From the President

The Brutal Facts: We've Been Talking to Ourselves

Public officials, businesses and the broader public don’t understand the value of Christian higher education. There’s still time to change that.

In his book Good to Great, Jim Collins says all great companies “face the brutal facts.” Let’s face this one: In some of Christian higher education’s latest go-arounds with state and federal government entities (see “The California Impact” for one example), it was clear that decision makers do not know much about our institutions. What they do know is too often based on misperceptions. They do not value Christian higher education’s important role in educating citizens or its unique application of faith to curricular and co-curricular pedagogy, nor do they recognize the impact its graduates have had over the last century.

For years, the relationship of faith-based organizations to public officials was generally one of collaboration and trust. They understood why faith in the public square benefitted society. Communicating the value of faith-based nonprofits seemed redundant.

Times have changed. 

How did this happen? How did the religious nonprofit organizations and for-profit businesses in the United States – which contribute $1.2 trillion a year to the country’s economic bottom line – come to be described as possibly dangerous to the wellbeing of others? Some wonder, “Are some seeking to put Christian higher education and other faith-related nonprofits out of business, or at least change our missions?”

For some, the answer is, “Yes.” They have concluded that any organization or person that does not embrace a new, progressive social theory of personhood, gender or sexual expression is discriminatory and thus should not be in the public square. 

Fortunately, not all naysayers are stuck in their perceptions. Those influenced by an inaccurate narrative are often open to a persuasive counter-narrative, particularly if they have positive exchanges with religious nonprofits. While you cannot mandate how people think, your positive interactions can make them pause if a story they hear about you doesn’t fit their experience.

What are some next steps? Many of you are doing these already, but it never hurts to double-check. 

  • Examine your relationship with people in the state and federal legislative branch of government, as well as your governor and mayor. Who is your contact person in each office? Do you have a schedule for visits from your campus to their office and vice-versa? Do you pray for and encourage them on a regular basis? Have you commented on legislation that affects your city or region? How have you helped them achieve their goals that you share? Are they invited to events on your campus that would interest them? Do they know the stories of your graduates?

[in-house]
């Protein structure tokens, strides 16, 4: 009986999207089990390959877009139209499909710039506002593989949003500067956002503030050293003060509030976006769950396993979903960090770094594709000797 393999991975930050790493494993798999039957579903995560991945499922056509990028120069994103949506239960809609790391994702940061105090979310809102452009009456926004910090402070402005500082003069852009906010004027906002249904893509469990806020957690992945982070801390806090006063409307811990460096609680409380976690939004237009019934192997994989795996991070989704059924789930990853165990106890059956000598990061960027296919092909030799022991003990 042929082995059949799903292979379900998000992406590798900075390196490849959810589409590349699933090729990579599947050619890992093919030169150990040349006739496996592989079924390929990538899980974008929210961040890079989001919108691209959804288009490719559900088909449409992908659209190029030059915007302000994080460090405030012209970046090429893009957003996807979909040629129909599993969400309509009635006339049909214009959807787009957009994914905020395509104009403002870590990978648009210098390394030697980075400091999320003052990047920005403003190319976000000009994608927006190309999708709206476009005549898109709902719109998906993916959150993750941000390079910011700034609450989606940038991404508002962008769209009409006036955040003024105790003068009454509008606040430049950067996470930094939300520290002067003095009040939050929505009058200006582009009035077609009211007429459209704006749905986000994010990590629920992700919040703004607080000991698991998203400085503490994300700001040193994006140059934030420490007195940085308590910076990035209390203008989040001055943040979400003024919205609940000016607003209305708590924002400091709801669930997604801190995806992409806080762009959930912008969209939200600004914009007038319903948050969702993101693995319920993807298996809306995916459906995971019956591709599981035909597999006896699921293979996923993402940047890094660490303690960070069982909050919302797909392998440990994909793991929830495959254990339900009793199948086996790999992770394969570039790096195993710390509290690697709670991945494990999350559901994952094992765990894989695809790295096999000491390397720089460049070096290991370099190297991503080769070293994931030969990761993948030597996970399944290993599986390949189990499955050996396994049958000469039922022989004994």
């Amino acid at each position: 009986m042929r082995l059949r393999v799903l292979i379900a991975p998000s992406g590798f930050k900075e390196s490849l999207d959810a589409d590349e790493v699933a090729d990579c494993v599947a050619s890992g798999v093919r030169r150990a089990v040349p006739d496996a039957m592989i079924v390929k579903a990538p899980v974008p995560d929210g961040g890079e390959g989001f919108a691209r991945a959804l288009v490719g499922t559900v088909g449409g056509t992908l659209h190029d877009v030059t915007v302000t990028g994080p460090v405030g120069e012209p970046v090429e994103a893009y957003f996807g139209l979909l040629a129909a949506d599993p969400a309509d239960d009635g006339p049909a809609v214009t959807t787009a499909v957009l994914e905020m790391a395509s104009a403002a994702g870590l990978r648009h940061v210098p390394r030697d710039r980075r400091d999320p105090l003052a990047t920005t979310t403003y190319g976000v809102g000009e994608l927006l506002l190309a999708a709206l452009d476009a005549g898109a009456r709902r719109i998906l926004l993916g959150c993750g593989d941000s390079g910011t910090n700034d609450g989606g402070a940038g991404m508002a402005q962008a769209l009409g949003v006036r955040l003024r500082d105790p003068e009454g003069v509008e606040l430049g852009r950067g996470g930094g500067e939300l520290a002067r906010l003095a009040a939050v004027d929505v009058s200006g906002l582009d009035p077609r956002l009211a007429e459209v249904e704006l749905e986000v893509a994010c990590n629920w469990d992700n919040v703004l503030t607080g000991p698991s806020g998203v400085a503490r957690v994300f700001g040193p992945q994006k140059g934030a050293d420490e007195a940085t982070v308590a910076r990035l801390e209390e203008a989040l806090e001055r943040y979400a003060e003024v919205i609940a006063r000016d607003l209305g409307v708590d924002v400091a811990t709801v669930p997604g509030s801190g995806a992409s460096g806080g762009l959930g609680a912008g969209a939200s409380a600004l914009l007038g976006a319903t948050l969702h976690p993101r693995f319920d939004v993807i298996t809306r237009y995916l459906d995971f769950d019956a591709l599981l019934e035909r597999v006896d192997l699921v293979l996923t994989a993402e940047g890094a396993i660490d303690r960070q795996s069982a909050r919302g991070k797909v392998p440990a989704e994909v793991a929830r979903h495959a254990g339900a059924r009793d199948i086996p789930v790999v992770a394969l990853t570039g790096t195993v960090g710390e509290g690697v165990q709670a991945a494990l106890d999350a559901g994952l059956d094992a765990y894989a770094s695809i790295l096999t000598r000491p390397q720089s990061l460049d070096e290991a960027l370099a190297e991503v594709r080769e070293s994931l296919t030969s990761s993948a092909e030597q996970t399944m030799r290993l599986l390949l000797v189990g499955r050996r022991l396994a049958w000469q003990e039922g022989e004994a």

• Do you regularly meet together with colleagues at other colleges in your area? Have you visited your shared political leaders together? Have you calculated your joint economic and educational impact on their state/district/town?
  • Beyond donor relations, what is your relationship with the business, education and arts communities in your locale? Do they value you as an economic partner for their goals? Do they know how much your organization contributes through earnings and spending to their businesses? Do they know that your graduates are some of their top employees?
  • How are your relationships with local immigrant, Asian, Hispanic and African American communities? Is there a platform to stand publicly and boldly with them and the concerns they share? Christian higher education stands for the dignity of all people; if we hear public figures broadly characterize whole groups of people as rapists and murderers, do we denounce them? When “stop and frisk” is offered as the answer to crime without acknowledging the disparate treatment of persons of color, do we denounce it? When displaced people of differing faiths are met with fear and not compassion, do we welcome them? Do the leaders of these communities know the stories of your graduates of color, international students and those of non-Christian faith?
  • Do you know the LGBT advocates in your area? How might you begin a relationship with some advocates who are also faith-friendly? Who on your campus would be the best liaison? Can an LGBT graduate go with you to meet advocates to share a fuller, three-dimensional picture of your campus life?

It is not too late. Christian higher education has a worthy and essential future. We are in a time and place in history where our future is impacted by “the unexpected ally” – those who respect religion and the right to hold beliefs that impact the public square. They may or may not be people of faith, but they value religious expression for the good it does. Let’s broaden our spheres of influence by telling non-believers the stories of service, success, inclusion and innovation of our graduates. These very stories are about God’s love and grace. Christians advance our cause and stand up for others because we still have considerable access and power. We have some exciting years ahead of us, and because of the story of the Cross, we can live in the power of love, not fear; trust, not suspicion; gratitude, not anxiety. That is a story the world needs to hear!

Shirley V. Hoogstra is the president of the Council for Christian Colleges & Universities.

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